Milo Astaire
Curated Selection

Milo Astaire

Platforming Practices

The Artist Room, Milo Astaire's newly opened gallery on London's Brewer Street, takes slow and considered curating as its modus operandi.

Having spent the last few years managing private collections and curating exhibitions including Gary Card's knock-out immersive presentation Hysterical at Phillips in 2019, The Artist Room was set up organically, through the lens of Astaire's past experiences.

At the centre of this operation is a commitment and passion for art, guided by principles of connoisseurship, authenticity, and a forward-thinking attitude. These values are reflected in Astaire's ongoing project Plaster Magazine, founded alongside his brother Finn Constantine. Each issue of the magazine, which folds out into a collectable poster, focuses on a single artist's practice.

Recent issues have included Kenny Scharf, Harland Miller, and Kudzanai-Violet Hwami, with each iteration incorporating an in-depth interview alongside newly commissioned photography.

Currently without an artist roster, the gallery is at a very nimble moment, whereby younger artists' work is contextualised through thoughtful presentations. The gallery's first exhibition Windows, for instance, placed works by younger artists such as Nicole Coson, Poppy Jones, and Prem Sahib alongside those by Cy Twombly, Daidō Moriyama, and Ed Ruscha to consider the window as a portal of communication.

Continuing this approach, their upcoming exhibition ECHO will feature seminal works by Kaari Upson and Jane Simpson shown in dialogue with new commissions by George Henry Longly and Grace Woodcock.

Including sculpture and photography, the show will explore the memories that objects hold; how artists have transformed them into portals for exploring introspective histories and our broader human psyche.

Interspersed between these curated shows are presentations of works by emerging artists including Kristy M Chan, who recently graduated from the Slade, looking at her unique approach to expressionism.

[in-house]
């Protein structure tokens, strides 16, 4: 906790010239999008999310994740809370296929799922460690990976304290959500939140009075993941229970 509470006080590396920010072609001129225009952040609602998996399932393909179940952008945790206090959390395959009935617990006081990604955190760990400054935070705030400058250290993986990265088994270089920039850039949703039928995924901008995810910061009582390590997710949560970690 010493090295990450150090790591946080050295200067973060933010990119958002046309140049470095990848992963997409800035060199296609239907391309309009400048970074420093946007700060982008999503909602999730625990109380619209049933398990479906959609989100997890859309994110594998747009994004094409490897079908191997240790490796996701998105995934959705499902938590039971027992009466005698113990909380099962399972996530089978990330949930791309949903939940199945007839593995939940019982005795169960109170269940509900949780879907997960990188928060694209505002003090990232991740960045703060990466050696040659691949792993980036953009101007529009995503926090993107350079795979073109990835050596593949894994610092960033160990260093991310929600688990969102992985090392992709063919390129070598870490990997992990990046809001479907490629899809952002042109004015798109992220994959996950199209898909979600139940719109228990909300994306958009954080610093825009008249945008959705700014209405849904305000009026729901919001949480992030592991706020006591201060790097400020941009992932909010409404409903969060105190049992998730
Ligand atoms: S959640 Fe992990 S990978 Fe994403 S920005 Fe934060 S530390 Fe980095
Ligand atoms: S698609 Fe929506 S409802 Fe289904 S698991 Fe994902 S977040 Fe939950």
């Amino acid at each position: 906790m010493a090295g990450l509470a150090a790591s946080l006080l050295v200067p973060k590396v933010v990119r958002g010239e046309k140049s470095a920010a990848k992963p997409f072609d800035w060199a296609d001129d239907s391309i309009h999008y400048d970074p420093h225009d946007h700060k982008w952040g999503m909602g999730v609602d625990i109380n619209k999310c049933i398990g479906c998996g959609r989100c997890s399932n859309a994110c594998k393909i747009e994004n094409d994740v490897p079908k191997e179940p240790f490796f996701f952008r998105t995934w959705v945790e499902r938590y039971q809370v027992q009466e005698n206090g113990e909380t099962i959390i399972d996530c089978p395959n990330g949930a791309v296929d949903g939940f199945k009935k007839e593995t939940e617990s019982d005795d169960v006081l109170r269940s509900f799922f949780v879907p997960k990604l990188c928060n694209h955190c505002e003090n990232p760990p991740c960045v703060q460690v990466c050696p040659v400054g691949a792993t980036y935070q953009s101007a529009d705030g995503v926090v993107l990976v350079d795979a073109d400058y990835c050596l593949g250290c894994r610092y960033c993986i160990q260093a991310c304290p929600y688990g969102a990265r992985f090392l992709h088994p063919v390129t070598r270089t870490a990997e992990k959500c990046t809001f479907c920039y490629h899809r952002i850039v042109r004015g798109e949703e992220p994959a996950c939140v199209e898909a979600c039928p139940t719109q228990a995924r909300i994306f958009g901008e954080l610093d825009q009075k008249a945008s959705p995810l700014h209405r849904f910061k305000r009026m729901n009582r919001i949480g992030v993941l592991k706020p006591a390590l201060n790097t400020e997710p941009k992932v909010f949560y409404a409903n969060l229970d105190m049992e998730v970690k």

Speaking of his own interests, Astaire explains that his eye is naturally drawn to photography and in particular the work of the Pictures Generation, such as Louise Lawler and Richard Prince, whose radical work utilises appropriation to bridge movements of both conceptualism and Pop. Below are some of the artworks that caught his eye on Ocula's artworks platform.

Main image: Courtesy The Artist Room.


From Line No. 800117 by Lee Ufan contemporary artwork mixed media
Lee Ufan From Line No. 800117, 1980 Glue and mineral pigment on canvas

Blum & Poe
Eclipse by Prem Sahib contemporary artwork sculpture
Prem Sahib Eclipse, 2019 Steel, paint
90 x 90 x 6.5 cm
Jhaveri Contemporary
Contact Gallery
Hudson River (III) by Peter Hujar contemporary artwork photography
Peter Hujar Hudson River (III), 1976 Pigmented ink print
Pace Gallery
Untitled by William Eggleston contemporary artwork photography
William Eggleston Untitled, c. 1983–1986 Pigment print
73 x 52.7 cm
David Zwirner
Contact Gallery
Untitled by Dike Blair contemporary artwork painting, works on paper
Dike Blair Untitled, 2020 Gouache and pencil on paper
20 x 15 inches
Contact Gallery
Cretto by Alberto Burri contemporary artwork mixed media
Alberto Burri Cretto, 1976 Acrovinyl on Celotex
25.7 x 16.5 cm
Contact Gallery
Untitled by Franz West contemporary artwork works on paper
Franz West Untitled, 1977 Paint on magazine ad in artist's frame
45.1 x 35.6 x 3.8 cm
Hauser & Wirth
Untitled by Derek Jarman contemporary artwork painting
Derek Jarman Untitled, 1988 Oil and mixed media on canvas
41.2 x 25.4 cm
Amanda Wilkinson Gallery
Contact Gallery
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